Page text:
Africa is youth and technology

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By Segun Oruame

Africa tech youth

Africa is rich. But the wealth is not in its natural resources, cursed crude oil, gold etc – the bane of underdevelopment in the post-colonial years. Africa’s wealth is in its young people. Millions of them! Young! Curious and full of energy yearning to burst with ideas positively or dangerously creative; depending on how the creativity is directed and harnessed. This is home to the world’s fastest growing youth population.

 

For policy makers; public sector and private sector stakeholders, the question has always been just how to harness these boundless energy of young people into creative acts. One sector that holds much attraction is the ICT sector. Perhaps, no revolution has had as much impact on youth culture as has been ICT; not even contemporary pop culture/music which impact has invariably depended on the revolution that ICT has brought into global co-habitation.

 

Everything – our life, our culture, our attitudes, work ethics and social interactions and more; all have been reconfigured by the level of intimacy or intrusion that has come from ICT. When people talk about youth empowerment in serious circles, the discussions hinge on just how much empowerment can be achieved via exposure to ICT whether at the peripheral or more advance levels.

 

There’s no disputing the fact. Africa’s future which is just next day- not five or 10 years’ time: is youth with technology. That’s the future. While policy makers dither over just what approach to adopt in empowering young people, several forces and factors are already rallying together to achieve just that: the future.

 

From Nairobi to Lagos and Cairo to Cape Town, a plethora of innovation hubs are springing up, tapping into the existing talents; breaking economic, social and infrastructural barriers as well as bureaucratic bottlenecks to bring opportunities to young people to create solutions, initiate and nurture original ‘thinking’ into apps.

 

You know what?! Yesterday’s IT consultants that make regular faces at ICT conferences on the continents are no longer talking heads to a sea of sleepy listeners. Now, you can count them among the legion of Angel Investors crisscrossing the continent, seeking for young bright ideas and investing in innovations that are expanding the frontier of change. Change anchored on ICT.

 

A flourishing ecosystem for young developers and solution providers is evolving. You feel it at those fora that gather young innovative Africans together; those fora designed to discover budding technology entrepreneurs and make a glorious harvest out of them as drivers of Africa’s tomorrow economy.  When you attend Angel Africa (http://www.angelfairafrica.com) and DEMO Africa http://www.demo-africa.com, you have a sense of Africa’s present and future all wrapped up in the gathering of its youngsters.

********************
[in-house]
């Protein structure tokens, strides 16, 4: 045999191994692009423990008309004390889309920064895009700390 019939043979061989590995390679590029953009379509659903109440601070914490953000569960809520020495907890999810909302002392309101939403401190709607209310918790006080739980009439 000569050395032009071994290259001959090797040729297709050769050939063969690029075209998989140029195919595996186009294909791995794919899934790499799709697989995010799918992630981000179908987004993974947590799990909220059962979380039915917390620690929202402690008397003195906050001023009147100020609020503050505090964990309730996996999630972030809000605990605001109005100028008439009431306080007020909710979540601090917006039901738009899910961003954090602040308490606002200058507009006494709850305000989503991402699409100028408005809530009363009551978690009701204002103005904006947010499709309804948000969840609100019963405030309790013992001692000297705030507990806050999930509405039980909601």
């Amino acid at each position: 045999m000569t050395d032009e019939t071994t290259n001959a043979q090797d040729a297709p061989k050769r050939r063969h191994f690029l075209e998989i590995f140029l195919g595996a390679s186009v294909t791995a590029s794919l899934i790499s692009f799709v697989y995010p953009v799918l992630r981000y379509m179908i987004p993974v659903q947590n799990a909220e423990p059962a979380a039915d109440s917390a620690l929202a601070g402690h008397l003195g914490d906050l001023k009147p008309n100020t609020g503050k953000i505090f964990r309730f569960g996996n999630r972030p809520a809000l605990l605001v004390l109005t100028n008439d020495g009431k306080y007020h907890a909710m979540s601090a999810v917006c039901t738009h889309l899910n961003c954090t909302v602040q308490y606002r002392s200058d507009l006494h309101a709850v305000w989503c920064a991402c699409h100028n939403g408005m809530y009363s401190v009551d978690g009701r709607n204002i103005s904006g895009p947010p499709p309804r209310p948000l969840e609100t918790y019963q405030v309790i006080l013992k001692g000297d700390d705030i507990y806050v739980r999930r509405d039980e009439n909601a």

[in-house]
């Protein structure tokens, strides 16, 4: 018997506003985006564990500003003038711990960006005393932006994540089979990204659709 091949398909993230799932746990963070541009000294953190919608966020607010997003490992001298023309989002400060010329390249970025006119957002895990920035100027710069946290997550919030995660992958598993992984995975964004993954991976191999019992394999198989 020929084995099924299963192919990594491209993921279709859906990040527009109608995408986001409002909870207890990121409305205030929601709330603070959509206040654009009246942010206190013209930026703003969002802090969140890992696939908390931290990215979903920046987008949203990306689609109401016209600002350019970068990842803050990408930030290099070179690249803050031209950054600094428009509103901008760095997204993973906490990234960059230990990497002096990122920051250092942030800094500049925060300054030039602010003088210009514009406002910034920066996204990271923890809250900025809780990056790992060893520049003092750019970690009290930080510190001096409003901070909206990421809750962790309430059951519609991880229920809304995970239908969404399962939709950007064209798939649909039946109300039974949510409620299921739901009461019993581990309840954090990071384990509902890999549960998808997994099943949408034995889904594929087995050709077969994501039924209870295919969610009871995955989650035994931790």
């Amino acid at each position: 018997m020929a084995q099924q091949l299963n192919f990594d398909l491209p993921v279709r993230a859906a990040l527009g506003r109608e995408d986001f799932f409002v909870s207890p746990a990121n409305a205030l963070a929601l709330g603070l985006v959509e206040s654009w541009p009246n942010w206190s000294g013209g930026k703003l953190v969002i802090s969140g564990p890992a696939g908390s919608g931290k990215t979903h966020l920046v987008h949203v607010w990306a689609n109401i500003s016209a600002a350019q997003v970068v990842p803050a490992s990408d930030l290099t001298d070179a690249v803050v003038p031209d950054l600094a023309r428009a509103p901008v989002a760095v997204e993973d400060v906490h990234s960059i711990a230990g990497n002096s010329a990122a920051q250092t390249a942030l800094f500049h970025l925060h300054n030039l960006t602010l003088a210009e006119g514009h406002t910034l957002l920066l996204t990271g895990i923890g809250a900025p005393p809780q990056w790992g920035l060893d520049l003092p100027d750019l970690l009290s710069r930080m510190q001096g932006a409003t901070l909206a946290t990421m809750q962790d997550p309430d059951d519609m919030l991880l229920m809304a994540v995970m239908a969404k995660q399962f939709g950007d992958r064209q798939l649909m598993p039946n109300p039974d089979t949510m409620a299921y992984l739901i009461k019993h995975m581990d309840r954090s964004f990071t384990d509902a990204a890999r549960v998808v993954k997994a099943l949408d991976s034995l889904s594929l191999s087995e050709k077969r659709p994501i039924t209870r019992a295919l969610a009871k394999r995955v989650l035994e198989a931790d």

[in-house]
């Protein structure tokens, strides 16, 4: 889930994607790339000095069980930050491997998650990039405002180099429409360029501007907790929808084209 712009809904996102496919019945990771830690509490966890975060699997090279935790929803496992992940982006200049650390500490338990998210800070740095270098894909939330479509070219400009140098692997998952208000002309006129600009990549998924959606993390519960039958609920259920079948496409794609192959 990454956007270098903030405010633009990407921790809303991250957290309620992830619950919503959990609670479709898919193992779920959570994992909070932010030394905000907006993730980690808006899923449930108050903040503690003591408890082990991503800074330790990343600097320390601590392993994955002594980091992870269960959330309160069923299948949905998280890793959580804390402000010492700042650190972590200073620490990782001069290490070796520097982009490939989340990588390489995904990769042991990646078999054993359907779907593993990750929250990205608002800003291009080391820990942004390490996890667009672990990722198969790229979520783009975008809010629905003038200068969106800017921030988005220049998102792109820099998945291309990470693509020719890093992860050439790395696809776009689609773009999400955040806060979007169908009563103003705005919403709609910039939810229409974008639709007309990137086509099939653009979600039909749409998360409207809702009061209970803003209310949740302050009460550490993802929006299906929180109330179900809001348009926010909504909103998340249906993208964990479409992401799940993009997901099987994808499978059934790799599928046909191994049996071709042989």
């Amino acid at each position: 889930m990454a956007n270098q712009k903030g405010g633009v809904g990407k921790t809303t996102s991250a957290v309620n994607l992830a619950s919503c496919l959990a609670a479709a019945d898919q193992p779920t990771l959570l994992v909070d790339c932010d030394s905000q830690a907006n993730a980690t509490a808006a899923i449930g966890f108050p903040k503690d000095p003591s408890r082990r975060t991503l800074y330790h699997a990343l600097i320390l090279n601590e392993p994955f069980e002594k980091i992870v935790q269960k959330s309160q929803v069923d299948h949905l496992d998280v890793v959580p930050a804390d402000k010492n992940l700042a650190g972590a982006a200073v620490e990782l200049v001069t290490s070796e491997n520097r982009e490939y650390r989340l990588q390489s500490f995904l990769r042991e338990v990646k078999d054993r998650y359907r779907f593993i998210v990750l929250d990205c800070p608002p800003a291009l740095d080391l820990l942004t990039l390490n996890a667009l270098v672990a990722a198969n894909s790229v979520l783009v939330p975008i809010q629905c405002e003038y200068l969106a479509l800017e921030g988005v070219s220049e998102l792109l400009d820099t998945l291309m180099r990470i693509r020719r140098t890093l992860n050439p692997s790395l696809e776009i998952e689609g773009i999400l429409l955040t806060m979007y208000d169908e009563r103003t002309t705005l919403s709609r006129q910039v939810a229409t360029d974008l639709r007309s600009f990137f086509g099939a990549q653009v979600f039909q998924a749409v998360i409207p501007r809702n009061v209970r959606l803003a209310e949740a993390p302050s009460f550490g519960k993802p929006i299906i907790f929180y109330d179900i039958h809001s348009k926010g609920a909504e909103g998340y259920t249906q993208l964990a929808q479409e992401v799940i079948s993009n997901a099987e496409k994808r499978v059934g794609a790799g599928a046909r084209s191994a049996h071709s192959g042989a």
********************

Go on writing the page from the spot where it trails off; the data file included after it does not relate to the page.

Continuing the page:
There is an exciting sense of fulfillment and confidence you feel when you click on Konga to do your shopping online or make a hotel or flight booking on Wakanow, or even follow Nollywood on IrokoTV. Our young has truly changed, redefined and still being reconfigured by the creative essence of our youth population.

 

Having passed through the evolution of the continent’s ICT sector in the last decade, you have this sense of triumph to see Africans like Eric Osiakwan, once just a consultant on everything Internet, becoming a team player at Angel Africa and serially investing in the innovations of young Africans; and Collins Onuegbu, founder of Signal Alliance, a very successful Nigerian IT company, now founder of Sasware, a company themed on promoting technology startups.

 

Africans are not waiting for African governments or public sector policy drivers to make Africa’s tomorrow to happen now. Historically, African governments have gained notoriety not to be trusted by the ordinary citizenry. It is interestingly comforting to see that those championing the continent’s future of youths with technology are largely private sector Africans with conviction that can’t be tainted by the long history of public sector failures.

 

If you ever need to know why Africa’s future is bright, go to Angel Africa (http://www.angelfairafrica.com) or DEMO Africa http://www.demo-africa.com, you will get an unassailable conviction for why you should be putting your money and energy here.


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